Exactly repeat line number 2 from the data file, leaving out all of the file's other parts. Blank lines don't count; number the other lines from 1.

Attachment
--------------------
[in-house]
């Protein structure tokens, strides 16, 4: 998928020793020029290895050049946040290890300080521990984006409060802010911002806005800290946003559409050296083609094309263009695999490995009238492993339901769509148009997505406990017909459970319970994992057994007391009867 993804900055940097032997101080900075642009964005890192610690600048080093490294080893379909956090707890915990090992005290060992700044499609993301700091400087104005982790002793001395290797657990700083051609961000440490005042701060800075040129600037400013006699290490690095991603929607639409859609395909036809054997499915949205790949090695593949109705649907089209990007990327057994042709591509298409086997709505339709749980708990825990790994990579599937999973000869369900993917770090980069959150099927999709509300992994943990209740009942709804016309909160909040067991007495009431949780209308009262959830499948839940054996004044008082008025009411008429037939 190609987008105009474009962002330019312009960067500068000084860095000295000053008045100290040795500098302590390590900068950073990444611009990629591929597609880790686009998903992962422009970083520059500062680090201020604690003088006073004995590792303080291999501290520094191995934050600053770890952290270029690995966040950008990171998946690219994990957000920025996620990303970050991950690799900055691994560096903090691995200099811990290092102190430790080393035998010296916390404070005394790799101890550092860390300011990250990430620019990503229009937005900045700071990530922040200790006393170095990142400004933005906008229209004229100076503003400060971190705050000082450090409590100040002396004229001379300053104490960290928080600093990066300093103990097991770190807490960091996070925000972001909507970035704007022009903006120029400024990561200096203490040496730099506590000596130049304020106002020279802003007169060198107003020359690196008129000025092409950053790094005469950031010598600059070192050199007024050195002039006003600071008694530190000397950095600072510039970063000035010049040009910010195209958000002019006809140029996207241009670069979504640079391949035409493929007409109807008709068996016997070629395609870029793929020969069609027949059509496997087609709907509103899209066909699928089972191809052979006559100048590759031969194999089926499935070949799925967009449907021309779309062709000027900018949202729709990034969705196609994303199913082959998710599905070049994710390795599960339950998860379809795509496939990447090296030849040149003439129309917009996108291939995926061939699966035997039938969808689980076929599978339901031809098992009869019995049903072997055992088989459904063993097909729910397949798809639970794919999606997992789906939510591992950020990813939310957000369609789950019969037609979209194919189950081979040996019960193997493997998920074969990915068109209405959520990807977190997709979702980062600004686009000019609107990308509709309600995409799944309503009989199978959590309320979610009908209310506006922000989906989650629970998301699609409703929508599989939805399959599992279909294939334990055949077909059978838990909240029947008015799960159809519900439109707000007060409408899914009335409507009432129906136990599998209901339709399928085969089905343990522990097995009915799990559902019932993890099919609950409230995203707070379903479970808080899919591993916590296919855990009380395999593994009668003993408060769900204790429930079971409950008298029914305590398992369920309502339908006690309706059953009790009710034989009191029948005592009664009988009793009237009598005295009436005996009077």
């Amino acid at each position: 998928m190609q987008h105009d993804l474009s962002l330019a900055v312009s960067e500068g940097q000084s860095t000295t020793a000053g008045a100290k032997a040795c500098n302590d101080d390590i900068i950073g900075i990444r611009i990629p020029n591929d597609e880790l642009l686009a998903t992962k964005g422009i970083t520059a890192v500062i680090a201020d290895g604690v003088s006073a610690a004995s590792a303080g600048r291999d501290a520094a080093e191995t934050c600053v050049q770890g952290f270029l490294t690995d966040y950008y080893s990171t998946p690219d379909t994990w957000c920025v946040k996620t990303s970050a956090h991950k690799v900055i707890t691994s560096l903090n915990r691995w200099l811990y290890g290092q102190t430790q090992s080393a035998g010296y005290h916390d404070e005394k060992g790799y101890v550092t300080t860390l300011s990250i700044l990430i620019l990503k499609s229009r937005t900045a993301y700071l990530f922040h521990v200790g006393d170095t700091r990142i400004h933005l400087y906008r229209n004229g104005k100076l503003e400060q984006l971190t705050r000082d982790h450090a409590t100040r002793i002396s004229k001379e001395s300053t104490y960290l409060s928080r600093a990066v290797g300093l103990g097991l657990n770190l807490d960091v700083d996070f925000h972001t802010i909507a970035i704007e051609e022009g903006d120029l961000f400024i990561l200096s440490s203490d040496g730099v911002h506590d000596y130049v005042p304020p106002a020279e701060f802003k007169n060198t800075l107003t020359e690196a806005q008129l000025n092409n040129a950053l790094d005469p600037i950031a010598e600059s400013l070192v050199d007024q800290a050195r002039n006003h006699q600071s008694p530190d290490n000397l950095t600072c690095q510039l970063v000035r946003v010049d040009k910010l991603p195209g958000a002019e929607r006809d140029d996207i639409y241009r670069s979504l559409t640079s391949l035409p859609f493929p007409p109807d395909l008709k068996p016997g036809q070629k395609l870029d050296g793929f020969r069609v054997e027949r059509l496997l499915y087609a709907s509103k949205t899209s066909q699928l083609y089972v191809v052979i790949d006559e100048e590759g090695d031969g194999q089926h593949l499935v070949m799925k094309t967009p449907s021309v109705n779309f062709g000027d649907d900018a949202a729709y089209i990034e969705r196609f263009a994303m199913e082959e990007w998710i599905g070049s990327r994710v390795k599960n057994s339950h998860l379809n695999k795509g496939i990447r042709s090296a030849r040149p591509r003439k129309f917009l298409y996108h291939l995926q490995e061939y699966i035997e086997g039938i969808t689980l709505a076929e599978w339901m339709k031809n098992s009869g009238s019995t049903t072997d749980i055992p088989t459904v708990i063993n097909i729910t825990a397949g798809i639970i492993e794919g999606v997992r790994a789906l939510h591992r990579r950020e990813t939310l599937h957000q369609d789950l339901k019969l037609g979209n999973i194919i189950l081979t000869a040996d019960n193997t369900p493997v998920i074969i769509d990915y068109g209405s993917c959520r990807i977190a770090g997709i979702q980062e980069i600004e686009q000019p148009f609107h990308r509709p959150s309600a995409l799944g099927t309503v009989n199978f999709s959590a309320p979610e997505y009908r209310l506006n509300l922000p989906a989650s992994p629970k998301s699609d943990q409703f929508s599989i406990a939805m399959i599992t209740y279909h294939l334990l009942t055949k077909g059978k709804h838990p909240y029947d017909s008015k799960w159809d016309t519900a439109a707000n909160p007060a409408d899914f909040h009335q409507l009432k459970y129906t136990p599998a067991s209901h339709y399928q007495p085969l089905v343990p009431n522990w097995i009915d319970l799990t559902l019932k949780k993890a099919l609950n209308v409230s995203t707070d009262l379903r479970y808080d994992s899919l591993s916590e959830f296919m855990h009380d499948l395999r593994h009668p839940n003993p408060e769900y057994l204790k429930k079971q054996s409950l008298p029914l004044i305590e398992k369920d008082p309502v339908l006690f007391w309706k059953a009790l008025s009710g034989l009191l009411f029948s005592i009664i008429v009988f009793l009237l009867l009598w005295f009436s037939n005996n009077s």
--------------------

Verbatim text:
């Protein structure tokens, strides 16, 4: 998928020793020029290895050049946040290890300080521990984006409060802010911002806005800290946003559409050296083609094309263009695999490995009238492993339901769509148009997505406990017909459970319970994992057994007391009867 993804900055940097032997101080900075642009964005890192610690600048080093490294080893379909956090707890915990090992005290060992700044499609993301700091400087104005982790002793001395290797657990700083051609961000440490005042701060800075040129600037400013006699290490690095991603929607639409859609395909036809054997499915949205790949090695593949109705649907089209990007990327057994042709591509298409086997709505339709749980708990825990790994990579599937999973000869369900993917770090980069959150099927999709509300992994943990209740009942709804016309909160909040067991007495009431949780209308009262959830499948839940054996004044008082008025009411008429037939 190609987008105009474009962002330019312009960067500068000084860095000295000053008045100290040795500098302590390590900068950073990444611009990629591929597609880790686009998903992962422009970083520059500062680090201020604690003088006073004995590792303080291999501290520094191995934050600053770890952290270029690995966040950008990171998946690219994990957000920025996620990303970050991950690799900055691994560096903090691995200099811990290092102190430790080393035998010296916390404070005394790799101890550092860390300011990250990430620019990503229009937005900045700071990530922040200790006393170095990142400004933005906008229209004229100076503003400060971190705050000082450090409590100040002396004229001379300053104490960290928080600093990066300093103990097991770190807490960091996070925000972001909507970035704007022009903006120029400024990561200096203490040496730099506590000596130049304020106002020279802003007169060198107003020359690196008129000025092409950053790094005469950031010598600059070192050199007024050195002039006003600071008694530190000397950095600072510039970063000035010049040009910010195209958000002019006809140029996207241009670069979504640079391949035409493929007409109807008709068996016997070629395609870029793929020969069609027949059509496997087609709907509103899209066909699928089972191809052979006559100048590759031969194999089926499935070949799925967009449907021309779309062709000027900018949202729709990034969705196609994303199913082959998710599905070049994710390795599960339950998860379809795509496939990447090296030849040149003439129309917009996108291939995926061939699966035997039938969808689980076929599978339901031809098992009869019995049903072997055992088989459904063993097909729910397949798809639970794919999606997992789906939510591992950020990813939310957000369609789950019969037609979209194919189950081979040996019960193997493997998920074969990915068109209405959520990807977190997709979702980062600004686009000019609107990308509709309600995409799944309503009989199978959590309320979610009908209310506006922000989906989650629970998301699609409703929508599989939805399959599992279909294939334990055949077909059978838990909240029947008015799960159809519900439109707000007060409408899914009335409507009432129906136990599998209901339709399928085969089905343990522990097995009915799990559902019932993890099919609950409230995203707070379903479970808080899919591993916590296919855990009380395999593994009668003993408060769900204790429930079971409950008298029914305590398992369920309502339908006690309706059953009790009710034989009191029948005592009664009988009793009237009598005295009436005996009077």